Lilac Tree

Discussion in 'Plant Propagation' started by imtaken, Apr 1, 2007.

  1. imtaken

    imtaken Member

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    I would like to know how to get a starter off a lilac tree. My friend has a lilac tree and said I can use it to get a starter off it but I dont know how. Do I cut part of a branch off it and if I do what do I do to get it started.
     
  2. saltcedar

    saltcedar Rising Contributor 10 Years

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    They can be grown from cuttings, however it's much easier
    to propagate from a root sprout if you can find one. Usually
    there will be several a or more foot away from the main trunk.
    Dig one up with as much root as you can get and plant it
    in a pre-dug hole. Water well and prune it to leave half a dozen
    leaves and shade it for a few days to allow it to recover.
    HTH
    Chris
     
  3. conifers

    conifers Active Member

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    Hi imtaken,

    Chris is right on the money for sure. Otherwise, here's what Dirr and Heuser suggests for, Syringa vulgaris:

    CUTTINGS: Much discussion has occurred about the propagation of lilacs by shoot cuttings. There are as many methods as lilac propagators. The optimum timing has been related to a number of plant growth characteristics. Some reports relate the timing to condition and size of the cuttings, i.e., when new growth has reached 4 - 6" and before stems become woody. Other reports recommend taking cuttings when flowers first begin to open or shortly thereafter. Finally, another group suggests taking cuttings before the terminal bud is visible. Spring softwood cuttings are preferred. Cuttings are collected just as the flowers are starting to open and until the end of the blooming season. Treat with IBA (1600 to 5000 ppm depending upon cultivar) and place in coarse sand or perlite under a white poly tunnel or mist.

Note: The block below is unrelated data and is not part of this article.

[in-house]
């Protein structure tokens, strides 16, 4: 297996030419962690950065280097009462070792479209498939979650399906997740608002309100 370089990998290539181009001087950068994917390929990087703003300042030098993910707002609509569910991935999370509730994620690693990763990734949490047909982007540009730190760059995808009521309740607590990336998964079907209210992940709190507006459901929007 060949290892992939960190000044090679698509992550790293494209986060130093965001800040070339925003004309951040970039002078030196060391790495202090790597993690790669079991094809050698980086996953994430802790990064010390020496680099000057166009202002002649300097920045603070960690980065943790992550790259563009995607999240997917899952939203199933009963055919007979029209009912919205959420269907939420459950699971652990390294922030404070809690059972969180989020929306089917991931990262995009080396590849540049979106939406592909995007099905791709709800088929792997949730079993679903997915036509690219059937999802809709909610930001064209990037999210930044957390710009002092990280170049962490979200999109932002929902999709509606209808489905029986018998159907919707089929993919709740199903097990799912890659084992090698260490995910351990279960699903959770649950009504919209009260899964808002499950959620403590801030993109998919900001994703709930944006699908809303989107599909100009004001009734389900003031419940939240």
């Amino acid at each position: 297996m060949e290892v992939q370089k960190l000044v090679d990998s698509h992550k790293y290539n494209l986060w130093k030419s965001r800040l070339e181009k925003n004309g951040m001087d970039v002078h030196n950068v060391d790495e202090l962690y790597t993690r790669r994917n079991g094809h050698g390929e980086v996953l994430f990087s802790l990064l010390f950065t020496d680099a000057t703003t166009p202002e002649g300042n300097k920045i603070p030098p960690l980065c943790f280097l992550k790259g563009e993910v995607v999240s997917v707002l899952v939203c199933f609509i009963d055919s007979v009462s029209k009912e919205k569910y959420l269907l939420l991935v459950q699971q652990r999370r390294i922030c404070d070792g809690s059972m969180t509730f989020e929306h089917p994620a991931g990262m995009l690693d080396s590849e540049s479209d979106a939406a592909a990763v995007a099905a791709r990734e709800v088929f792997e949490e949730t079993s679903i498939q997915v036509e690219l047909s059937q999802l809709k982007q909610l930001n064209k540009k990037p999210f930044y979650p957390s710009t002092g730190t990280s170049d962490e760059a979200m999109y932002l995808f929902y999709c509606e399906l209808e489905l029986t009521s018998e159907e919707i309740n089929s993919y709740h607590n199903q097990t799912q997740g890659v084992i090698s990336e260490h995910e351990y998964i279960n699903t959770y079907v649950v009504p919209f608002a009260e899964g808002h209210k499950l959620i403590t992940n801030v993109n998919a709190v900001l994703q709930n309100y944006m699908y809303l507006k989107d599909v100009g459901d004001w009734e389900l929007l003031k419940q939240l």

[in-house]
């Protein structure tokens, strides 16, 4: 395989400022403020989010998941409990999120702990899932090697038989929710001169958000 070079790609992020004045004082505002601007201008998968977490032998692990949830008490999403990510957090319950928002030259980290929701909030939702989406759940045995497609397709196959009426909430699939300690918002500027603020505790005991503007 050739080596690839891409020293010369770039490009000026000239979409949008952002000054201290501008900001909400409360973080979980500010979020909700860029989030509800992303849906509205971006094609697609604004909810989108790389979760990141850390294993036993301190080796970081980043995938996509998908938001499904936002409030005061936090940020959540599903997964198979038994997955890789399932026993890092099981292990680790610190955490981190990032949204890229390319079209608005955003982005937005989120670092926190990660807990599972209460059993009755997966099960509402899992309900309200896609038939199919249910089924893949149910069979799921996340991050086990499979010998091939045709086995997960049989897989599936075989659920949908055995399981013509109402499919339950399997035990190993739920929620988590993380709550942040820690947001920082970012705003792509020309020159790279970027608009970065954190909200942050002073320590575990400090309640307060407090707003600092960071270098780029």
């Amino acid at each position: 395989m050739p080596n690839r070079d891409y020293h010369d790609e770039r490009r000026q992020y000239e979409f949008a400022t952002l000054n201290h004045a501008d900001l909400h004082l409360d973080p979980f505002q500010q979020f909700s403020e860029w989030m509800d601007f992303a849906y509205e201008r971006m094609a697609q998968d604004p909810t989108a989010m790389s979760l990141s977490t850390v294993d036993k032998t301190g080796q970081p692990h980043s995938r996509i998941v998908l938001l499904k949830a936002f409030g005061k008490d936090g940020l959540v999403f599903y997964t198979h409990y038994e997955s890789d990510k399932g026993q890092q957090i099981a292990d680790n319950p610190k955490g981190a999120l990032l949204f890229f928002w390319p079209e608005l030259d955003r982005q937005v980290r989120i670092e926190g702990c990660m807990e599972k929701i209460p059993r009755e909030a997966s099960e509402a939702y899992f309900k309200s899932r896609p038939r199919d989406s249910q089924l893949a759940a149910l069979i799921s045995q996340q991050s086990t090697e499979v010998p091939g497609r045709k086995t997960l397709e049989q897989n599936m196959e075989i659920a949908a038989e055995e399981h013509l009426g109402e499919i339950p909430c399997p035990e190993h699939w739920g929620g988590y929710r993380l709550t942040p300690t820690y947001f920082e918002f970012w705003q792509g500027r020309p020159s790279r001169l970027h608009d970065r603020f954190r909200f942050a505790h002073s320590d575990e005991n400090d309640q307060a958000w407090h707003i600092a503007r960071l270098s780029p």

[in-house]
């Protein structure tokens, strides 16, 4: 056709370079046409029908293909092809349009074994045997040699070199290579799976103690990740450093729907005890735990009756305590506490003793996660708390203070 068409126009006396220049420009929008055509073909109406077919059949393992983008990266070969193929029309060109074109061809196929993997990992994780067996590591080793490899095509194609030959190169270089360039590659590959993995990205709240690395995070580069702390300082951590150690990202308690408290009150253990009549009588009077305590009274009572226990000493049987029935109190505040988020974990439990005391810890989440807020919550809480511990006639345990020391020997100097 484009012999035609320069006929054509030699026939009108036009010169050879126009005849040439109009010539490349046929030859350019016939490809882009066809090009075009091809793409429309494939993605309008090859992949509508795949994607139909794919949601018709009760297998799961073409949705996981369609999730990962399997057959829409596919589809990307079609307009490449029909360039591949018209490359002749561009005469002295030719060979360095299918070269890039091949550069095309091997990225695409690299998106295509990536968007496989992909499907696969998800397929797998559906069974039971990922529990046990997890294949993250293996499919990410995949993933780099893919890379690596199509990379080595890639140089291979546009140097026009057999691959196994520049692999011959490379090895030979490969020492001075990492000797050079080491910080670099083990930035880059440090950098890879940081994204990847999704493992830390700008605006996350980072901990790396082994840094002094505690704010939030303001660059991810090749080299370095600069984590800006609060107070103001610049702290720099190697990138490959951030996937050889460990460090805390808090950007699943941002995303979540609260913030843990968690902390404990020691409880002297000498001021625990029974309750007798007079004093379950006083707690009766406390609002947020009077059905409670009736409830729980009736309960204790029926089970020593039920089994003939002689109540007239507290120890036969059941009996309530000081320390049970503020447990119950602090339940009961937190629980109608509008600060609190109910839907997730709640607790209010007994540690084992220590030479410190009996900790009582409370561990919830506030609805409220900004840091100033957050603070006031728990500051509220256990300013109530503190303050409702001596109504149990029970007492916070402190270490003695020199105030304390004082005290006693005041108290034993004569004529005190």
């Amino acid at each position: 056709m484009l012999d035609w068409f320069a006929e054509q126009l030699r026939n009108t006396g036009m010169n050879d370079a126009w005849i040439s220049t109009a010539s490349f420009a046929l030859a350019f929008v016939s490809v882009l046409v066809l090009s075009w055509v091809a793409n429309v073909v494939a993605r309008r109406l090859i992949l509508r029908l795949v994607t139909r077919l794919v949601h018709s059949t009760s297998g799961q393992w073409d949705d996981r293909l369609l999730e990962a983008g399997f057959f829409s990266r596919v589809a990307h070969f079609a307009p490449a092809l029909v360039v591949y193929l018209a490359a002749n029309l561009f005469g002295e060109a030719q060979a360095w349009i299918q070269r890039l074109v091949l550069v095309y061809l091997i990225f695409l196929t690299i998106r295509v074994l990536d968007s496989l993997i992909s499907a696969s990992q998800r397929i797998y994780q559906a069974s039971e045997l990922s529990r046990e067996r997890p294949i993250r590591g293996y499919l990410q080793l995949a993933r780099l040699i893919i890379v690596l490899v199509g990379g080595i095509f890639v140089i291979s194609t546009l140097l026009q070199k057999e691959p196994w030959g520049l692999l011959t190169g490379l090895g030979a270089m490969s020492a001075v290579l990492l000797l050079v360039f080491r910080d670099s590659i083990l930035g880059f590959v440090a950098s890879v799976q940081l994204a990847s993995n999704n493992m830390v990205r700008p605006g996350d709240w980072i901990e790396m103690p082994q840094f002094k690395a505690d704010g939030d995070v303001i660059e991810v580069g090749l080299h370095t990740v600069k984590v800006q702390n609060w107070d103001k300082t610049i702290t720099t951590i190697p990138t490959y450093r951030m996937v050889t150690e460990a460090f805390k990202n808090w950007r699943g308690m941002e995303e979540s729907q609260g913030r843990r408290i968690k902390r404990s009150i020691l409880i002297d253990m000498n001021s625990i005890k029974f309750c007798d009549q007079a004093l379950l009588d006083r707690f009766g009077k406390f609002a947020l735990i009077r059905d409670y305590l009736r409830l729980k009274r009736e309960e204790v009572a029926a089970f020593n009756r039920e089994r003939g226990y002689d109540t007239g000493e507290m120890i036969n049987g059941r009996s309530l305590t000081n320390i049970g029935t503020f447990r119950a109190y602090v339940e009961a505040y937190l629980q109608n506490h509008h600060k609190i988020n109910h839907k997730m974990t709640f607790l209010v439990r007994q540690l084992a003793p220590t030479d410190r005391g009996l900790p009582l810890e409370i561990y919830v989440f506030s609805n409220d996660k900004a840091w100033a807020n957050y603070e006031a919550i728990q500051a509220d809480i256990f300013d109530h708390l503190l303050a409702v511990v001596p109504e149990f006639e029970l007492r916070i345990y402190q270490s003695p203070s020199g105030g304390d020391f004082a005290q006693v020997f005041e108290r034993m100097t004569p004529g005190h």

...Layering is also possible for small numbers [Arnoldia 19 (6-7):36 (1959)l. Bend down shoots in the spring when the buds are swelling and wound the bases. Cuttings are ready for harvest the following spring.

    Layering seems to be the easiest option #2 for you.

    Regards,

    Dax
     
    Last edited: Apr 2, 2007
  4. conifers

    conifers Active Member

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    You might add to the remarks of Chris that the cutting will need to be constantly moist in order for them to survive. A temporary nursery bed in partial shade or morning sun only or of similar would provide a great place, and you should provide this 'division' this home for close to a full year. Come early fall should this method be accessible, drive a spade shovels at 4-5 equidistant points about 6" from the stem and then the following Spring (next 2008) ...dig that stem up and transplant it to it's permanent location and keep continuing to water it at least once or twice a week.

    I have a friend in the nursery business and it's true what he says. It's 'good plants that begin with strong/the best possible root systems.' Root systems with fibrous, well-developed masses that make robust specimens as well as healthier specimens because the plant has more capability to fight bugs and disease (as a result of a root system, actually).

    My mother would just dig it up though and water it all the time and her plant will always make it too. So whatever kind of a gardener you are. That's how you approach the "aftercare." She's been gardening all her life.

    Lastly, my mothers motto is, "good gardeners are gardeners that water."

    Dax
     
    Last edited: Apr 2, 2007

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